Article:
The meaning and purpose of life


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GENESIS 1:26-28

Genesis is a book of beginnings – the creation of the world and the birth of the human race. But also the first book of the Bible defines the relationship between the Lord of Creation and human beings. It forces us to ask the question: what are we here for?

The historical model for interpreting Genesis assumes it was a revelation given by God to Moses in the wilderness. Yahweh (the Hebrew name for God) was calling Israel to form a nation that was distinctive from the pagan nations around them who were polytheist (had many gods).

In the eighth act of creation described in Genesis 1:26-8, God creates man and woman both in nature and over it. Although they share the created order with other living creatures, yet they are mandated to ‘fill the earth and subdue it’. The word ‘subdue’ here has provoked some controversy as some writers (such as the American theologian Lynn White) have argued that the interpretation of ‘subdue’ has led human beings to exploit nature and degrade the earth.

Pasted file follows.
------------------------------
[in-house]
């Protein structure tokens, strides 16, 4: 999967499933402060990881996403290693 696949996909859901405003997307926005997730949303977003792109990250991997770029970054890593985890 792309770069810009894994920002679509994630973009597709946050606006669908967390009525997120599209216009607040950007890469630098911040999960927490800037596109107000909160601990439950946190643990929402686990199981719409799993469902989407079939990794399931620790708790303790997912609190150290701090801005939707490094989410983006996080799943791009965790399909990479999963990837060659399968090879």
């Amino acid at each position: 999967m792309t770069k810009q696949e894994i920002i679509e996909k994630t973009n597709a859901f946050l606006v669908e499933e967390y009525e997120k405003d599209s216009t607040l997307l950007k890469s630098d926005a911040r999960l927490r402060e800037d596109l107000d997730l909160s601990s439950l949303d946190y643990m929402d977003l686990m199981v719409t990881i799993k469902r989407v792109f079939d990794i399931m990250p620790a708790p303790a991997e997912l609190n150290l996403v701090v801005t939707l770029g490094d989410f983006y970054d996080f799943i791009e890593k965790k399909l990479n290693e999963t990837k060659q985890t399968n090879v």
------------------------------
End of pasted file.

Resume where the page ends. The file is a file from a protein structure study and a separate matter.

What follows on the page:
It is also clear from Genesis 1 that in some special way human beings reflect God himself: ‘let us make mankind in our image’. This implies that we have a special kind of relationship with God as rational, moral and responsible beings with ability to create in godlike ways.

We are also created ‘male and female’ with complementary characteristics. There is no hint of male superiority in this first creation narrative (it is in the second creation narrative that the woman is formed from the spare rib of Adam). In this story male and female are created together - which implies a radical equality, echoing the words of Paul much later that ‘there is neither Jew nor Greek, male nor female, slave nor free, for you are all one in Christ Jesus' (Galatians 3:28).